Nope Movie Review: Jordan Peele shows how his weakest film can still be a spectacle
In what can be easily brushed off as a straightforward alien film where the humans finally come on top, it's the 'whys' and 'hows' that define Nope and makes it an intriguing watch
Director Jordon Peele, who made his mark with the mind-bending Get Out (2017) and Us (2019), is back with his third film, Nope. While it might not match with his previous hits when it comes to narratory choices or storytelling excellence, it still packs a punch thanks to the underlying themes and interpretations that have become a much-welcomed trope in this filmmaker's films.
A common aspect in all his films has been the protagonist(s) finding themselves to be in a sticky situation and how they get on top of it by figuring out a way to wiggle themselves out of it, and Nope follows that to the T. After the fantastic first look poster which, unfortunately, also gave me a Cowboys & Aliens vibe, the film proved to be anything but an alien mess like the 2011 film. After all, it's very few filmmakers like Peele that can make unbelievable aliens films grounded and pragmatic - words that we rarely get to use for this genre.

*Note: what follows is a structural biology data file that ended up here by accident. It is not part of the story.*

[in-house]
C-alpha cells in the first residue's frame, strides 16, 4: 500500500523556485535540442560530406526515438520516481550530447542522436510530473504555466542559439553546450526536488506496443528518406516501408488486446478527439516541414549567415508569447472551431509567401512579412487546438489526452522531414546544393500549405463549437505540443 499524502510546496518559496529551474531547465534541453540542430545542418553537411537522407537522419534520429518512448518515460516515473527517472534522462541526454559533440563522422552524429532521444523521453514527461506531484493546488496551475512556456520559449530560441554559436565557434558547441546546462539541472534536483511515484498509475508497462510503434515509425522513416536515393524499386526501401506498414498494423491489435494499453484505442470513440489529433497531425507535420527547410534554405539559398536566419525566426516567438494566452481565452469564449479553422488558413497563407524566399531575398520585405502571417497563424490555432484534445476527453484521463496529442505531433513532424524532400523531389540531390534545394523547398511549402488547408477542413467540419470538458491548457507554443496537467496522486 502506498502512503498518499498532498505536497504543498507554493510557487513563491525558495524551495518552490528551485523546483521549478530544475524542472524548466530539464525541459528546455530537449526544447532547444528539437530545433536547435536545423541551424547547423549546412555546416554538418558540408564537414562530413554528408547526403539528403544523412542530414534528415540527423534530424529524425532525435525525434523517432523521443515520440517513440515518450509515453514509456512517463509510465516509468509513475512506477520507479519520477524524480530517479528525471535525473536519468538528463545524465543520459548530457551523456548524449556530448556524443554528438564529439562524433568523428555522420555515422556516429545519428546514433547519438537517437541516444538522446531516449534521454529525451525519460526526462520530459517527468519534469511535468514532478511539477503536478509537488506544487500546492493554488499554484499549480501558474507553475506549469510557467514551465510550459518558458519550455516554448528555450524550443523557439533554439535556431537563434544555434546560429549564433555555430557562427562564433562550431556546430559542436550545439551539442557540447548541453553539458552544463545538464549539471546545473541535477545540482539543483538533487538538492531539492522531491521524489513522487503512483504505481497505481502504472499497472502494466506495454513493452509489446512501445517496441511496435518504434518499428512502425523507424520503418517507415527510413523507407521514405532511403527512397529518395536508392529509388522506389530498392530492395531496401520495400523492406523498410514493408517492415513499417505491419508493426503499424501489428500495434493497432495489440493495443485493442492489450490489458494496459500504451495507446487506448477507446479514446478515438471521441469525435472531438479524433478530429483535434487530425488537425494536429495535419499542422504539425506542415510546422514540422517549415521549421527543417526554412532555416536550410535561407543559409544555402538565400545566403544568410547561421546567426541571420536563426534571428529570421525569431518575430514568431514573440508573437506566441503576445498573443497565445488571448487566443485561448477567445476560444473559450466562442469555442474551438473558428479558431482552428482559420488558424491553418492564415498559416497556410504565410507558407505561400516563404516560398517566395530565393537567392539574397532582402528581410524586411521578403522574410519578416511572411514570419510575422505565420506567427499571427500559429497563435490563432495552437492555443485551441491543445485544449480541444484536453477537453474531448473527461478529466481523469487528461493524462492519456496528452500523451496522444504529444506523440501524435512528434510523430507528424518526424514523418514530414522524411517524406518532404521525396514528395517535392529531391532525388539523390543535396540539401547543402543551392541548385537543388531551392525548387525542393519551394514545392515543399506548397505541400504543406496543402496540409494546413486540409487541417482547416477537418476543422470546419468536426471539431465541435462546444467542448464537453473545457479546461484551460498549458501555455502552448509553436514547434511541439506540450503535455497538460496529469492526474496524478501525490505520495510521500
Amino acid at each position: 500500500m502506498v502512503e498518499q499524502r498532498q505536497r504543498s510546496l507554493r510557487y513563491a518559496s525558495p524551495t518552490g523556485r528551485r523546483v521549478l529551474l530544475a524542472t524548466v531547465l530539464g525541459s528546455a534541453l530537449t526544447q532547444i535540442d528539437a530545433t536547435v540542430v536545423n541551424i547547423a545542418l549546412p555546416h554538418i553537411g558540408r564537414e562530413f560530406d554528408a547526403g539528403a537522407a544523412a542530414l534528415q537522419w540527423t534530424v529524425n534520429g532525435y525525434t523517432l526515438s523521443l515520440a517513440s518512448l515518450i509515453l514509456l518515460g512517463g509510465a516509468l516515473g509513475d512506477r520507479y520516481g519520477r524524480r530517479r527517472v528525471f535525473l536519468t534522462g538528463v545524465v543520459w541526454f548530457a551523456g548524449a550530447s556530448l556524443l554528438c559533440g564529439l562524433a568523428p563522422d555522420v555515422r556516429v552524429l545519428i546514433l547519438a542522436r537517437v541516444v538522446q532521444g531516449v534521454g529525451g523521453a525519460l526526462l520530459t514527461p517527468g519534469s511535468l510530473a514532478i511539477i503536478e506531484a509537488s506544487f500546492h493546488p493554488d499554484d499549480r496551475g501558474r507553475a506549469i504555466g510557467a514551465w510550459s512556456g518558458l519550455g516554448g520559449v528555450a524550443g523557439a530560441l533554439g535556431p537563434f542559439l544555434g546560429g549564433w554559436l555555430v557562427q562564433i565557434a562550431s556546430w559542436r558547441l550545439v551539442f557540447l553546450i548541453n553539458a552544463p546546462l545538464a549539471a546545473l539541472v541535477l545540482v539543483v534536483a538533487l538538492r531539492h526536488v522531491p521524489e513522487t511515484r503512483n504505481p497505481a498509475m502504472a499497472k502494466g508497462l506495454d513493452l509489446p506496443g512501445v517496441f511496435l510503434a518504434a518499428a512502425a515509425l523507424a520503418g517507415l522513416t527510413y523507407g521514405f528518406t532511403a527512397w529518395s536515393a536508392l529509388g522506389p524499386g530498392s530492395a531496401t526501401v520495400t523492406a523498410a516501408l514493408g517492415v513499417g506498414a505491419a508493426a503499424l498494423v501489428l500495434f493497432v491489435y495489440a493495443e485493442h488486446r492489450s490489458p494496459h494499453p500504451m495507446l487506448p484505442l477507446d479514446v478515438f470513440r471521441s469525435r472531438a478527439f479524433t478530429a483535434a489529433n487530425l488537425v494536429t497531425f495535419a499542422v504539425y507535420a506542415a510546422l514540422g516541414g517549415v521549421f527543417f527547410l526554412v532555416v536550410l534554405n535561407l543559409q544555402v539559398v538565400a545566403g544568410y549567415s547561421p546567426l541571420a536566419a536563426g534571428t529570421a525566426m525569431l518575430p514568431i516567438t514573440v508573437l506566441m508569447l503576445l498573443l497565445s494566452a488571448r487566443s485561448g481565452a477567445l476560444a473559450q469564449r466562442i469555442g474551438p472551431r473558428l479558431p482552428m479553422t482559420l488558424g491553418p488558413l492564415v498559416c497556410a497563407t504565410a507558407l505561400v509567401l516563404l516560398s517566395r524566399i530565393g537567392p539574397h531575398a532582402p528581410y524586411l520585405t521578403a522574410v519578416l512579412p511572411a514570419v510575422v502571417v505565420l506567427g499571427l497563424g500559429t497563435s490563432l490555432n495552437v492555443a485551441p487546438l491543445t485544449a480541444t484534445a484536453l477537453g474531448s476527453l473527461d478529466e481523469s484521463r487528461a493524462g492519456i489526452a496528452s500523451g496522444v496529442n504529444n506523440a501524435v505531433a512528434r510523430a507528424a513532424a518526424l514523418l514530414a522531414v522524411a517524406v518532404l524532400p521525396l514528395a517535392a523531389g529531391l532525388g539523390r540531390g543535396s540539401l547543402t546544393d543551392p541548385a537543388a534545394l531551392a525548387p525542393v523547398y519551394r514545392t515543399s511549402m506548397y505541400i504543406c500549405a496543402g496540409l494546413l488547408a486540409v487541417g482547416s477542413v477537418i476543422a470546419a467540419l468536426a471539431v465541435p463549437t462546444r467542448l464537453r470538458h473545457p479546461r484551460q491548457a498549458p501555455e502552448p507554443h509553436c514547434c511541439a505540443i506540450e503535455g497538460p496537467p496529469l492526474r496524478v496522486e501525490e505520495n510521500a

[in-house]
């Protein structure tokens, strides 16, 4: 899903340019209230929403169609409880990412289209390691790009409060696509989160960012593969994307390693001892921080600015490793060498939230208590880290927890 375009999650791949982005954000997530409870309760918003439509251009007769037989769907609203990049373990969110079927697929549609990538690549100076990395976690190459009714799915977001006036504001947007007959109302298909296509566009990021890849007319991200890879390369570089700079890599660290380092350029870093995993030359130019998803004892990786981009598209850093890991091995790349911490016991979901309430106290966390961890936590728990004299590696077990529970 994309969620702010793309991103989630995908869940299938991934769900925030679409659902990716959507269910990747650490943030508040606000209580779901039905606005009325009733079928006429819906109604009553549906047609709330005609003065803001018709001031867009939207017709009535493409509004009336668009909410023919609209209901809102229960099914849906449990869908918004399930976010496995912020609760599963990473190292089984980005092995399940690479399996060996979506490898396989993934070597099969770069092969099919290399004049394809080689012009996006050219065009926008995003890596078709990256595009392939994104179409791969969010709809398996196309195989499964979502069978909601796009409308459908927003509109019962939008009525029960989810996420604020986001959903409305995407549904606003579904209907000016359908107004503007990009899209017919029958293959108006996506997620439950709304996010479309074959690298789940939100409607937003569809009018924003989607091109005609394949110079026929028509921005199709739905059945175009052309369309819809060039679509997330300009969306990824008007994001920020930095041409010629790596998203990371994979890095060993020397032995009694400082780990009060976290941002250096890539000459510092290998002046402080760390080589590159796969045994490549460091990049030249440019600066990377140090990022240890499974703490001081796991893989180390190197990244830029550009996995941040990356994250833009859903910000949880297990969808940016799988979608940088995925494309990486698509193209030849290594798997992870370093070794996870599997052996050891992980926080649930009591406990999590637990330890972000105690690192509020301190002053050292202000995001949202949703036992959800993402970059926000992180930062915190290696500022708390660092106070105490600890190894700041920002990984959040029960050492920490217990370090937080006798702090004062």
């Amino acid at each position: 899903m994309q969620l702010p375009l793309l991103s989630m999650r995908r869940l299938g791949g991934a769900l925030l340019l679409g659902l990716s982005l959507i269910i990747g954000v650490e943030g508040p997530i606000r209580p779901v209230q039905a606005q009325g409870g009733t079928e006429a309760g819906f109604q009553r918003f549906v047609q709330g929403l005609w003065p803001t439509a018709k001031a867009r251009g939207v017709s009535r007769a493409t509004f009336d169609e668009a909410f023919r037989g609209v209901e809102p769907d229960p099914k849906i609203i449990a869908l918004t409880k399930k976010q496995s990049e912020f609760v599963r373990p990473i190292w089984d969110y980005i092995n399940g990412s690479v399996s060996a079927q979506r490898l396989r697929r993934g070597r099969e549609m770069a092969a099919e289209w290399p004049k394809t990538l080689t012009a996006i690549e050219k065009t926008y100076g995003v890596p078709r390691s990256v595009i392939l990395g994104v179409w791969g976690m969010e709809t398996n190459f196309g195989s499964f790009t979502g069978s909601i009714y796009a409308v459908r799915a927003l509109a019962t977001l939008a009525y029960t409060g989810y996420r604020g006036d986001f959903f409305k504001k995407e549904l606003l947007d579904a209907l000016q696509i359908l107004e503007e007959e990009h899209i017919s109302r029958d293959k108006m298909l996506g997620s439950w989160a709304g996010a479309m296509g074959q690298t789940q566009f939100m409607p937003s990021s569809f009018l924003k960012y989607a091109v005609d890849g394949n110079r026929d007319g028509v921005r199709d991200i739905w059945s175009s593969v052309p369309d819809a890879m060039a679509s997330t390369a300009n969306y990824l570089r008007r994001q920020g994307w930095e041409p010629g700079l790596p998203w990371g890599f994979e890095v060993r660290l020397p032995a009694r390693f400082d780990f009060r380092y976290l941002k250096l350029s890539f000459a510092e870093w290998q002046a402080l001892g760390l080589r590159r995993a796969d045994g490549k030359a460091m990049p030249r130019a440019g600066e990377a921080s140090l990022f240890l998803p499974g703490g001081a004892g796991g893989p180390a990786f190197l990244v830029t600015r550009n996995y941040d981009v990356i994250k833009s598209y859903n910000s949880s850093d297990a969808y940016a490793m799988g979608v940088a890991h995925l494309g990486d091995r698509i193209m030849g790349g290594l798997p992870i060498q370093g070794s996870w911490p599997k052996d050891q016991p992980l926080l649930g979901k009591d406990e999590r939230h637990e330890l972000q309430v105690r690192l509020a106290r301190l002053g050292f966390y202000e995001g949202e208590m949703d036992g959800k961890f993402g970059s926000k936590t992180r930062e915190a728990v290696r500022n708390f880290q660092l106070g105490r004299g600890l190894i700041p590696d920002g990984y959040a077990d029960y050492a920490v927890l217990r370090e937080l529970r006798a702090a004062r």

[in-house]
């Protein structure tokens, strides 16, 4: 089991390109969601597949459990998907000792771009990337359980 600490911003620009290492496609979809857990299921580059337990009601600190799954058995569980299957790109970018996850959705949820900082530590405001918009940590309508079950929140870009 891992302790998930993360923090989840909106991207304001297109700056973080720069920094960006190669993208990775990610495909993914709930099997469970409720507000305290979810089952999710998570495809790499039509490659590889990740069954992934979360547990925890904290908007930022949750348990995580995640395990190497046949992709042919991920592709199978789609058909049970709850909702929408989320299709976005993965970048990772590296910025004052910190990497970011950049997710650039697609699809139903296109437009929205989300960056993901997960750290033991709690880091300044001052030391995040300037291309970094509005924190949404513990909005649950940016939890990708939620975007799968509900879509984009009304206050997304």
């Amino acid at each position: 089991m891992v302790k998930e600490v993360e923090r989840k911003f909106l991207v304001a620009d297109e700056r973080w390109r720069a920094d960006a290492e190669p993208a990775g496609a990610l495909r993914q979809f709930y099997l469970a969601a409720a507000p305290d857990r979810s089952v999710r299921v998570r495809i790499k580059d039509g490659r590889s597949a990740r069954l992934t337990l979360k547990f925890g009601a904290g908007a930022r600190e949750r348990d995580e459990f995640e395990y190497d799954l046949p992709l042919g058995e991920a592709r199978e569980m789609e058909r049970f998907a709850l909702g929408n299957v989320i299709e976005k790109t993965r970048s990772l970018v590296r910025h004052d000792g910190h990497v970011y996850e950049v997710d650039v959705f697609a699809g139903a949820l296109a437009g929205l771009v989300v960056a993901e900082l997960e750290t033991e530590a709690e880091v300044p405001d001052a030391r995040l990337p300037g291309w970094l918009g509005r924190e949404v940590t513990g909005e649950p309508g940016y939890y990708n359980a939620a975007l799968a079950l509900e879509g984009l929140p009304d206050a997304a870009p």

Director: Jordan Peele
Cast: Daniel Kaluuya, Keke Palmer, Steven Yeun, Brandon Perea, Michael Wincott
When two ranch-owning siblings, Otis Jr. "OJ" Haywood and Emerald "Em" Haywood (played by the brilliant duo of Daniel Kaluuya and Keke Palmer respectively) confirm that their horses are being abducted by aliens, their financial situation prevents them from escaping from the location and rather makes them attempt to capture evidence of the UFO. Em calls that the 'Oprah shot' and that can probably put an end to their woes. When they finally get to know that there is more to it than meets the eye, they devise a method to track the creature and put an end to its rampage.
In what can be easily brushed off as a straightforward alien film where the humans finally come on top, it's the 'whys' and 'hows' that define Nope and makes it an intriguing watch. The film starts with the Bible verse Nahum 3:6 - "I will cast abominable filth at you. Make you vile. And make you a spectacle" and boy, the film's themes lean more towards spectacle and the exploitation of labour. Peele's style of intertwining fiction with historical events and trending topics hit an all-time high with Nope. Eadweard Muybridge's Animal Locomotion saw a series of photographs assembled to create a motion picture and the most famous one involves a black jockey riding a thoroughbred bay mare. As a classic example of history forgetting what shouldn't be forgotten - and in this case, the erasure of the contributions of people of colour to the evolution of filmmaking - there's no record of the black jockey who rode the horse and Nope gives it a sense of identification. In the film, the Haywoods call that man their ancestor and it explains how their livelihood now involves handling handles horses for film and television productions.